Updated July 13 2017: The TFP reported that Bellhops named St. Louisan Luke Marklin, a 31-year-old former Uber regional manager, to be CEO, succeeding Stephen Vlahos, who remains a director and major shareholder. Doody is now president and chairman of the board. The company has raised more than $28MM in equity/debt capital, said TFP. Our 6/6/16 story is below. -Ed.
BELLHOPS, the widely touted Chattanooga-based startup, aims to shift U.S. consumers from soul-crushing self-help toward using the company's college-student contractors for household and office moves, and other heavy-lifting, packing and hauling.
What's more, with 75% of household moves in the U.S. being executed on a do-it-yourself (DIY) basis, Bellhops sees a "multi-billion-dollar" opportunity -- and enough Blue Ocean in this newish consumer marketplace to warrant raising further capital in the not-so-distant future, said Cameron Doody, the company's co-founder, chairman and president.
Chartered in 1Q 2013, the company has raised more than $22MM in capital, said Doody, declining to estimate when it might pursue its next letter-round. It closed a $13.5MM Series B raise in December.
Doody founded the company with CEO Stephen Vlahos and COO Matt Patterson. The co-founders together hold the large block of the company's equity, he said.
CTO is Atlanta-based Scott Downes. VP-special operations is Nate Sexton, whom Doody credited as the main reason the company has such a strong focus on customer-experience.
Doody explained that a fourth (25%) of U.S. residential moves are executed by traditional van lines, producing a commercial moving-services market greater than $18BN for traditional companies.
With the other 75% of us renting trucks, straining backs and busting knuckles, that means that, while the manner of the owners' long-term exit remains indeterminate, even the IPO option can remain on the table for the time-being.
Consumers no longer need to agonize between "begging friends" to help with moves or hiring traditional commercial transporters, said Doody. Instead, he asserted, "we're providing a really high-caliber workforce that people like to be around" when they opt to let someone inside their homes to handle their personal possessions.
Bellhops' initial investment came from principals in the venture incubator The Lamp Post Group in Chattanooga, which is controlled by founder/investors in Access America transportation, a Chattanooga company that sold in 2013 to Chicago-based Coyote Logistics.
Outside advisors include attorney Tom Butler of Maynard Cooper & Gale (Birmingham) and Los Angeles-based Josh Collick of Orrick. The company banks with Bank of America.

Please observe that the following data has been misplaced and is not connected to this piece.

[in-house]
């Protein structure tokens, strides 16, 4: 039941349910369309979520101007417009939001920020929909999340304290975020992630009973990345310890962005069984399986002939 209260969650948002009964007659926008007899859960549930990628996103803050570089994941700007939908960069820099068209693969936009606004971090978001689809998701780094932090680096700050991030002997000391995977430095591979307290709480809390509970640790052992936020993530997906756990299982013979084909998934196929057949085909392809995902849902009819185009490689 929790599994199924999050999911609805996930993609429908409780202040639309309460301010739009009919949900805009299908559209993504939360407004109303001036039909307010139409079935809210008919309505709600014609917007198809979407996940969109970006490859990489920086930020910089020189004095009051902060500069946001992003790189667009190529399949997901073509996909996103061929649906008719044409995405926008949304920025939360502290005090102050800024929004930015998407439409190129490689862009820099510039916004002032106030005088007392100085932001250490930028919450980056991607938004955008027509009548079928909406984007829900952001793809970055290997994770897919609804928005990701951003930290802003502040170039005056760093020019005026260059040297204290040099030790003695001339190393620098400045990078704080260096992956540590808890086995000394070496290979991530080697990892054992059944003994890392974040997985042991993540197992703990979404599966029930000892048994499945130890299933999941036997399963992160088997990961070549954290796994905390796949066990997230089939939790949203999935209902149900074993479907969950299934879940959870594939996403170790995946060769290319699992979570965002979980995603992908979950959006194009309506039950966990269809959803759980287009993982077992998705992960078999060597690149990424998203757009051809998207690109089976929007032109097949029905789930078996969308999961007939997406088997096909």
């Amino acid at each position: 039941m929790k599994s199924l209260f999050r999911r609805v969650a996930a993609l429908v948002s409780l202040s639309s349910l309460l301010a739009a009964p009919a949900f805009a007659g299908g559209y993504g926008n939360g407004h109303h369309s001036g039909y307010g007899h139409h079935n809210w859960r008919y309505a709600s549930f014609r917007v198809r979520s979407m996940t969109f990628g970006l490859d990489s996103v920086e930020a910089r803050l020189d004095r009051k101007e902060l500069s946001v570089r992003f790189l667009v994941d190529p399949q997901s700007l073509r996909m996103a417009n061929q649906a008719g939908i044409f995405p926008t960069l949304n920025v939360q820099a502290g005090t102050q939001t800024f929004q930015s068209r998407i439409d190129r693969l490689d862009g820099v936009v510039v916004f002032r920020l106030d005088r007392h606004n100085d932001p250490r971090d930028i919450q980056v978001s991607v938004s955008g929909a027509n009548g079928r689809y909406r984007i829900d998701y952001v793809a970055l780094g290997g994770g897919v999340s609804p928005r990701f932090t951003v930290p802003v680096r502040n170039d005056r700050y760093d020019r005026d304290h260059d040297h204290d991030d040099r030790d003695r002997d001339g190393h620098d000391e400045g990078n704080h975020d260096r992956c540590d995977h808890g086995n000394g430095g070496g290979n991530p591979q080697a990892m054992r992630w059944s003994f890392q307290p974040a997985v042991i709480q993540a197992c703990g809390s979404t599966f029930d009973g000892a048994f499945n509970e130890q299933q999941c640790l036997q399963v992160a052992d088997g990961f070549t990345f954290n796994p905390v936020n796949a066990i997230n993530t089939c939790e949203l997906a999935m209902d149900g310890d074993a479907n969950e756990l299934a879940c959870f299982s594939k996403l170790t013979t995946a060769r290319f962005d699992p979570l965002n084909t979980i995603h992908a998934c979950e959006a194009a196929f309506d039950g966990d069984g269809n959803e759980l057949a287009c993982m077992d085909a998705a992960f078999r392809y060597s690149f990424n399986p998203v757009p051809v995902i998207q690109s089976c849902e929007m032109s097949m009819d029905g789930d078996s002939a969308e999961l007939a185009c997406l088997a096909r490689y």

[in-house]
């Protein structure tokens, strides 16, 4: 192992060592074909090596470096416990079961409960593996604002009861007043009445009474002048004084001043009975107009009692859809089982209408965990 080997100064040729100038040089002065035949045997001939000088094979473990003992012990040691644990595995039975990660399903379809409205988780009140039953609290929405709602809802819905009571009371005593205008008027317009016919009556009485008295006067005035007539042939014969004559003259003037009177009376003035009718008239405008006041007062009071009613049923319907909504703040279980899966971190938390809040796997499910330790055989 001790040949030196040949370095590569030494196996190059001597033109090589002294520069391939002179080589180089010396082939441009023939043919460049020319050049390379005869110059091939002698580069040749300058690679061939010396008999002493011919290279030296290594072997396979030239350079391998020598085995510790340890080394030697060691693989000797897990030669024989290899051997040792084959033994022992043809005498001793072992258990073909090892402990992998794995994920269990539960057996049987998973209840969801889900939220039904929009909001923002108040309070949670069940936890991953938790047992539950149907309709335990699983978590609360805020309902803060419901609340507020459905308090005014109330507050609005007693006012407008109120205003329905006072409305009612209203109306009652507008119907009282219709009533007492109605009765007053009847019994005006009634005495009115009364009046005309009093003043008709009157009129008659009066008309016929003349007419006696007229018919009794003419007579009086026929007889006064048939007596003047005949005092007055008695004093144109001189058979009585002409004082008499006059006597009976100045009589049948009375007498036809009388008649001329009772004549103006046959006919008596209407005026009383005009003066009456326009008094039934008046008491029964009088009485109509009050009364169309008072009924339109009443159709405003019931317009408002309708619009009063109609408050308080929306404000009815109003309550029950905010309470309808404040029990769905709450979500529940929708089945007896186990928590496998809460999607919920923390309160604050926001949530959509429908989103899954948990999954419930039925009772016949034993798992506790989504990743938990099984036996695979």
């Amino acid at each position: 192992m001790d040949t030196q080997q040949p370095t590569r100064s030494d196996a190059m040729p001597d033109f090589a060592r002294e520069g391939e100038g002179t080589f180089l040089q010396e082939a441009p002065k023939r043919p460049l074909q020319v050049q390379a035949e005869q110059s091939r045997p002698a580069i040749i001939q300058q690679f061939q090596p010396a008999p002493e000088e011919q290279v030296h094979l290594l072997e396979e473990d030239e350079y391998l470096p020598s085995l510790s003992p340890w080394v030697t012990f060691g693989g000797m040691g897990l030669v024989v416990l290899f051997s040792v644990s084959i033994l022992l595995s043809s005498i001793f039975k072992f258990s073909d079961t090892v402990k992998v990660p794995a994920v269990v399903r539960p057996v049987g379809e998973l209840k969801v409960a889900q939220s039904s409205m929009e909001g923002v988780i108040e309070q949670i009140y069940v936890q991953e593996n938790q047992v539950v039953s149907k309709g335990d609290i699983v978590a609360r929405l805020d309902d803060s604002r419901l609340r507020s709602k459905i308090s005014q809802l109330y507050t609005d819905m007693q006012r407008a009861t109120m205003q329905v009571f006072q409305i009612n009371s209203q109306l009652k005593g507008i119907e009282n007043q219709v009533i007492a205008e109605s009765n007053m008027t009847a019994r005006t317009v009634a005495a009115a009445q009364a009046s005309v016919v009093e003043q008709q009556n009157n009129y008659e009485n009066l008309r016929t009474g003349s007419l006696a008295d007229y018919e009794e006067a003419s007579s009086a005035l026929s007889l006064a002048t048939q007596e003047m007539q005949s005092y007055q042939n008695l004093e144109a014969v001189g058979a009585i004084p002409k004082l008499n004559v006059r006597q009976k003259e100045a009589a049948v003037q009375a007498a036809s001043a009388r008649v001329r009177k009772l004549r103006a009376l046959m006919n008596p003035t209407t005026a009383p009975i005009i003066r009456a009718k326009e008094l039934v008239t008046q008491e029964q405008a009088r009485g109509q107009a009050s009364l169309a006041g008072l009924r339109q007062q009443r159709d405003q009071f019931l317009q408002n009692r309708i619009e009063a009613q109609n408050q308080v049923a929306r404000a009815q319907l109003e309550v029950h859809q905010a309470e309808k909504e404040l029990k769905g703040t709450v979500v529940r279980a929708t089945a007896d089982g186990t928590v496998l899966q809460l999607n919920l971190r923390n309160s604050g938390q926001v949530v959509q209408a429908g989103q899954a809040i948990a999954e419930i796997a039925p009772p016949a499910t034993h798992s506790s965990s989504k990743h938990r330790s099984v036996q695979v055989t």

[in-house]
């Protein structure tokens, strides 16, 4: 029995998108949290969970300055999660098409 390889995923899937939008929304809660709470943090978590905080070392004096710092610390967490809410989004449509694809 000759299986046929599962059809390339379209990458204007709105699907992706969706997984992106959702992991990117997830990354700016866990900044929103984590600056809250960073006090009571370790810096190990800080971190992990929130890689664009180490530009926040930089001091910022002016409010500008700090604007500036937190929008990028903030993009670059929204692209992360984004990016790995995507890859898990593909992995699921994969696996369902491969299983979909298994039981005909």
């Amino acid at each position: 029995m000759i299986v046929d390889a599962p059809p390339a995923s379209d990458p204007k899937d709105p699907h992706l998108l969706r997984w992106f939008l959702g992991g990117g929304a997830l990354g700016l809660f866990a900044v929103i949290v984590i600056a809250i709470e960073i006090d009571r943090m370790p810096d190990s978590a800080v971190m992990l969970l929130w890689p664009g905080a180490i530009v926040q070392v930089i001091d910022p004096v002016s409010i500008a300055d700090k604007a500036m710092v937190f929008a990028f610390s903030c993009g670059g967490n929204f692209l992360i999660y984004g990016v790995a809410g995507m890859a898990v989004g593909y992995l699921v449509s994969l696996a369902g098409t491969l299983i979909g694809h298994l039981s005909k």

Internally, Bellhops is hiring at all levels as its footprint and headquarters needs expand, said Doody.
The company is expanding to occupy 18,000 sq. ft of office in downtown Chattanooga, where it employs about 93 full-timers. For this summer moving season, it also has more than 70 part-timers aboard, particularly in its call center, which he said fields thousands of calls per day.
The company is now executing jobs for its customers in at least 85 markets, and is focusing more effort on deepening rather than broadening its footprint. The company will soon roll-out an enhanced-services package in 17 of its markets.
It has also made a priority of providing more jobs to its 6,000 most valuable contractors in key markets, said Doody, age 30.
Doody asserted that, with 15 million college students in the U.S., and most household moves occurring during collegiate summer recesses, the company is -- somewhat to his own surprise -- having little trouble enlisting very fit, polite, motivated and positively energetic contractors. Students who are involved in sports, ROTC and similar disciplined pursuits are prime recruiting targets.
While most are men, some women -- typically with crossfit or strength training -- are also on the team.
"We're doing 10 times the number of jobs we were doing two years ago," he told Venture Tennessee on July 1, declining to discuss revenue or profitability. Doody also told VTC the company's workforce is doing "tens of thousands of jobs per month."
Two years ago, in 2014, Pando Daily reported Bellhops projected doing 15,000 mostly residential jobs that year. "10X" that number could mean 150,000 jobs this year.
Today, the company's website says each residential move costs the customer an average $165. Doody said that adding enhanced services, such as packing, means a roughly $400 ticket, still far below charges of traditional van lines.
Crunchbase, which does not contain details of each Bellhops capital raise, today says the company has had five rounds of capital, with investors including Lamp Post and other angels, Binary Capital, Canaan Partners, TechStars Ventures and Great Oaks Venture Capital, among others.
Asked about potentially national competing companies in the sector, Doody mentioned Dolly (Seattle), Lugg (San Francisco) and UBER's on-demand logistics play, UBERCargo, now piloting in Hong Kong (where Lalamove fka EasyVan also operates).
Asked about franchise models, such as those of traditional movers such as Two Men and a Truck, Doody made clear he has "no interest in franchising whatsoever."
An online search produced numerous college student on-demand ventures, including North Carolina-based Sweeps, which includes moving among its offerings.
Also, most major cities seem to have small, often family-owned moving companies that market with similar emphasis on workers' politeness, energy, concern and other traits.
BellHops was selected by TechCrunch among Best New Tech Startups in 2014. VTC
. last edited 26 Sept. 2016 1632